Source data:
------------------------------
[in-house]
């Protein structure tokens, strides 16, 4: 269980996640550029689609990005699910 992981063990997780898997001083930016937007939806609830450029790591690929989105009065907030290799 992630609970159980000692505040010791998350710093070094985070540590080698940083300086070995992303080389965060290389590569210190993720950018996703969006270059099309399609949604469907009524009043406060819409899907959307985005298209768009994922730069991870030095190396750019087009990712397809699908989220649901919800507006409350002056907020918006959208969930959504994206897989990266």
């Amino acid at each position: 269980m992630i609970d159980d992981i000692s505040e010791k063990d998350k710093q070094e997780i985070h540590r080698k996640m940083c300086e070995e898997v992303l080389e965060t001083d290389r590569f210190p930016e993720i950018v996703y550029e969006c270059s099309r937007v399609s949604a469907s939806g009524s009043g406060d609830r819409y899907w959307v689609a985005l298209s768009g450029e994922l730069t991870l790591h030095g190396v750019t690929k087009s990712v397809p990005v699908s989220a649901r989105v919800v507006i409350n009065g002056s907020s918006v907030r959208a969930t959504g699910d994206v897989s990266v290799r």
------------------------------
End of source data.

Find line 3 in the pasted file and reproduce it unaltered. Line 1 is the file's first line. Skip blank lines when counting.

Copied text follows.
């Amino acid at each position: 269980m992630i609970d159980d992981i000692s505040e010791k063990d998350k710093q070094e997780i985070h540590r080698k996640m940083c300086e070995e898997v992303l080389e965060t001083d290389r590569f210190p930016e993720i950018v996703y550029e969006c270059s099309r937007v399609s949604a469907s939806g009524s009043g406060d609830r819409y899907w959307v689609a985005l298209s768009g450029e994922l730069t991870l790591h030095g190396v750019t690929k087009s990712v397809p990005v699908s989220a649901r989105v919800v507006i409350n009065g002056s907020s918006v907030r959208a969930t959504g699910d994206v897989s990266v290799r």